Essays

To what extent has the War on Terror helped secure the US and its Western allies from terrorism?

Agnieszka Pikulicka • Sep 26 2010 • Essays
American efforts have not been directed at addressing the roots of terrorism. To the contrary, the US has instead focused on fighting the symptoms of terror, which resulted in a highly offensive approach which directly fostered hatred towards the US among Islamic communities.

Humanitarian Intervention and Ontological Security

Brian Terranova • Sep 23 2010 • Essays
A state engages in humanitarian actions not just to show the world that it is compassionate and civil, but rather that it accepts its moral obligation to do so. During times of crises, a state puts its ontological security aside and acts on the needs of the disaster area. This is prevalent in the state’s speech, where it decrees that all of its measures will be acted upon quickly and for the benefit of it citizens. The humanitarian act is not a result of a past shameful action, but rather a pure and compassionate act in which the state undertakes morally

The new Russian military doctrine: more of the same?

Bruno Quadros e Quadros • Sep 19 2010 • Articles
The long-awaited publication of the Military Doctrine of the Russian Federation in February 2010 was the result of years of debate within the Russian military and political establishment. It outlines a post facto legitimization of Russia's role in the August War against Georgia in 2008 and of other initiatives adopted by Moscow in the field of international security in the new century

A Campaign Assessment of the US-led Coalition’s Psychological and Information Operations in Afghanistan

Oleg Svet • Sep 1 2010 • Essays
Despite increases in military and civilian personnel to Afghanistan, the United States is losing the battle of perceptions. But the Coalition’s information operations can be improved.

Thomas Hobbes and Niccolo Machiavelli: A Comparison

David Gardner • Sep 1 2010 • Essays
Hobbes’ work was designed to make the analysis of politics more scientific. Machiavelli was a man of action; he worked, primarily, as a civil servant of the Florentine Republic. It is this difference in methodology, which ultimately underlies the differences in political beliefs of these two people.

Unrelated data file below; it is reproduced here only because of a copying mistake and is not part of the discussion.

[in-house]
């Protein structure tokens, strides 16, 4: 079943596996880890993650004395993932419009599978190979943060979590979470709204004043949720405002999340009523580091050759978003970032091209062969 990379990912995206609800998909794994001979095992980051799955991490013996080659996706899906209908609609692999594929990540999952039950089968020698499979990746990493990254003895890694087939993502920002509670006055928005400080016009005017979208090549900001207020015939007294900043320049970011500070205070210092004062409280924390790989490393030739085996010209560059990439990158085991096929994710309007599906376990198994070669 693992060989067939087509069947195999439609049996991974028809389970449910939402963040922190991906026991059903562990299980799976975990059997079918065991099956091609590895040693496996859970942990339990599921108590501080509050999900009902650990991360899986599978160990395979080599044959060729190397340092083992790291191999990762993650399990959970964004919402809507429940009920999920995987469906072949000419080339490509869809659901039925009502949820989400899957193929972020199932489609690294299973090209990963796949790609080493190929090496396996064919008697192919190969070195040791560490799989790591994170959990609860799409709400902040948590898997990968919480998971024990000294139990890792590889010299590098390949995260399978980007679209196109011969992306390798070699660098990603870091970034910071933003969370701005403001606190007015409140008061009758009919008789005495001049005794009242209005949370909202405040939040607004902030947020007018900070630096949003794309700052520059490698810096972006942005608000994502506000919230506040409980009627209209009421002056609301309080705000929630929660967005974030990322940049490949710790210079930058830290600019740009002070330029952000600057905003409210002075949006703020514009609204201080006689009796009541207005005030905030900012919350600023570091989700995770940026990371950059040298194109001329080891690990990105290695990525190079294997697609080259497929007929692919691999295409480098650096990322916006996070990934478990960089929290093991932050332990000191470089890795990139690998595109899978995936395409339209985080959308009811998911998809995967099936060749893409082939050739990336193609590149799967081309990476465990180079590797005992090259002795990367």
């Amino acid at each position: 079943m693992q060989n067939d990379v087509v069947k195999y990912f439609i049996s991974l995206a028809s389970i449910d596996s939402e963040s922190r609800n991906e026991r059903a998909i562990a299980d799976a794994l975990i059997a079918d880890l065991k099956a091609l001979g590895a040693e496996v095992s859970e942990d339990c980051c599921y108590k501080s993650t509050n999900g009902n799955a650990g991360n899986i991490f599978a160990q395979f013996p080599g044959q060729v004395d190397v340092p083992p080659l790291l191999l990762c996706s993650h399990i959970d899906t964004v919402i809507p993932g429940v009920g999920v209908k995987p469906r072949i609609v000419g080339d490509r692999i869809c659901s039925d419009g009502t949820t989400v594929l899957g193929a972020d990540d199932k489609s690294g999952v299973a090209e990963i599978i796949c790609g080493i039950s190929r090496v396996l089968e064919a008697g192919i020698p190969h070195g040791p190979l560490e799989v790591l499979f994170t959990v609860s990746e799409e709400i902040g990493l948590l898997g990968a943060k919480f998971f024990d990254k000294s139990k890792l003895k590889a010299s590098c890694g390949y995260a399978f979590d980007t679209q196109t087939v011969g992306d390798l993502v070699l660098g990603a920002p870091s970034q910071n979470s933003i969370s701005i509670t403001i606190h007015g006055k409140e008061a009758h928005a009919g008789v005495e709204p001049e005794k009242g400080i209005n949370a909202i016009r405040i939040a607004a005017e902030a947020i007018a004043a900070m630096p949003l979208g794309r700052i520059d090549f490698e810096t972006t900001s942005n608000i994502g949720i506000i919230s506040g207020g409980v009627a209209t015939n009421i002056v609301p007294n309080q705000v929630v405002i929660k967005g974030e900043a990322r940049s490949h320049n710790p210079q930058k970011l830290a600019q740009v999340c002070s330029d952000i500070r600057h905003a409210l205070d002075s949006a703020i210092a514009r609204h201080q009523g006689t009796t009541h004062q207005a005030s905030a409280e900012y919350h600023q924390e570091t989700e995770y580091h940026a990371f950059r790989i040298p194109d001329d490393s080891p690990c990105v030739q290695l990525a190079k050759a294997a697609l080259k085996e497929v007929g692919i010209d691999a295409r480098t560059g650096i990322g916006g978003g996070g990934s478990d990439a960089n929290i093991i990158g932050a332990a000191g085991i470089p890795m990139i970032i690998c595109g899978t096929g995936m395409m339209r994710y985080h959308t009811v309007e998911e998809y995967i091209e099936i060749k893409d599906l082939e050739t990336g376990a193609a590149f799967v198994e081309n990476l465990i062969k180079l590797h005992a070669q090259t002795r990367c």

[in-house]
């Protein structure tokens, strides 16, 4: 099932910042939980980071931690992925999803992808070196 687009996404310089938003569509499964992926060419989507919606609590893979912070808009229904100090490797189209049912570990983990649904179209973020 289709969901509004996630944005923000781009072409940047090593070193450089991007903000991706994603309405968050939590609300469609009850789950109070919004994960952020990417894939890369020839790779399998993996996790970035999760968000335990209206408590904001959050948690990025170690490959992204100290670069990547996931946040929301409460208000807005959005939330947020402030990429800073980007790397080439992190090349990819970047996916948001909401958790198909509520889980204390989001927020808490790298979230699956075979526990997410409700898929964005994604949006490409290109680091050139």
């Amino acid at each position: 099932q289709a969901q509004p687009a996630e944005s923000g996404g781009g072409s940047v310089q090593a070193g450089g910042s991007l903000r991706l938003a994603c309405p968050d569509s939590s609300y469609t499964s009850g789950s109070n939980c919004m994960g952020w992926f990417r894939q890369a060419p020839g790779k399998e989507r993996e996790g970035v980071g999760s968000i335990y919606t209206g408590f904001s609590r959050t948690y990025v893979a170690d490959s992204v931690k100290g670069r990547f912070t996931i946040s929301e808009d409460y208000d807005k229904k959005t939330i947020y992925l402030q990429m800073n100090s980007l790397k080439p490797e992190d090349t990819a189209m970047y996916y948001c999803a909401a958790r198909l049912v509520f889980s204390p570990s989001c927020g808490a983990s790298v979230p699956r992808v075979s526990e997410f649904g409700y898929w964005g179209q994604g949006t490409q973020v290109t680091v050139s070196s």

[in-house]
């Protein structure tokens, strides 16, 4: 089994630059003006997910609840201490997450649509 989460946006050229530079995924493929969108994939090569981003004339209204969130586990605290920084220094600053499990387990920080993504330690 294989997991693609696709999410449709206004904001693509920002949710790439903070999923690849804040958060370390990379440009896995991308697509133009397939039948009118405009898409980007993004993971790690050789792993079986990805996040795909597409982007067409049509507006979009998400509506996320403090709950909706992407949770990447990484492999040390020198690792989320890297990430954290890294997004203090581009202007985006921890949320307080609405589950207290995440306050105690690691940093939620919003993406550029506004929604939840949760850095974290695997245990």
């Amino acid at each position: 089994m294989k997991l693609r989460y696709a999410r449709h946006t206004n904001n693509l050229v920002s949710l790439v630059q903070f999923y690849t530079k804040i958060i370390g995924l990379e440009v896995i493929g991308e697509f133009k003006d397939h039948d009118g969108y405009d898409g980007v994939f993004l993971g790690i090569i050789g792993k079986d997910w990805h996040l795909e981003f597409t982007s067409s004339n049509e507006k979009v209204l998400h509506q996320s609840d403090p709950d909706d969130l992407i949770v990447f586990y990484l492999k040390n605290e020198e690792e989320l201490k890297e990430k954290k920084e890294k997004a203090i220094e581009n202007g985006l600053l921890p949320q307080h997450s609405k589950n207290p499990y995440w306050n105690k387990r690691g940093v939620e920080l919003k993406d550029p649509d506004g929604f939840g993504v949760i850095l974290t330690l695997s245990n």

State Security v Human Rights: Finding a Proportionate Balance

Emily Owen • Aug 28 2010 • Essays
The threat posed by extreme terrorism to the United Kingdom is both serious and ongoing, specifically since the catastrophic events 9/11 and 7/7. Security and liberty are both essential to modern democracy, but they do not hold equal value. Thus, security should be given greater weight than liberty in order to secure the state and prevent future terrorist attacks.

Geopolitics and Historical Materialism in International Relations

James Wilhelm • Aug 27 2010 •
Marxism has not, since its original formulation, considered IR and its concepts worthy as an object of study in its own right. Therefore, over 150 years after the publication of his major treatises, there is a sense that Marx’s project needs to be revised to account for this world of states.

Social Movements, Development Projects and the Corporate Media

Rebecca Dixon • Aug 22 2010 • Essays
The media can be a highly useful tool for agencies and individuals involved in development projects. It can be used to raise awareness of the problems they are working to overcome, to apply political pressure, and to gain financial or material support. Unfortunately, at times the way that the media and the way that development projects function often come in to conflict, especially for corporate news outlets

Contending Dialectics: Revisiting Material and Ideational Dimensions of Sovereignty

Jan Lüdert • Aug 13 2010 • Essays
The state is understood to constitute the primary institutions holding sovereign authority. States, however, are no longer standing alone on the hill of sovereignty, which other actors have come to the climb, claiming their own sovereignty vis-à-vis the state.

The Role of Reason in the Northern Ireland Peace Process

Imogen Baxter • Aug 10 2010 • Essays
What is deemed ‘reasonable’ is not abstract and objective, but malleable. Due to this conflicting definition of what was ‘reasonable’, it became impossible for the warring sides to be reconciled.

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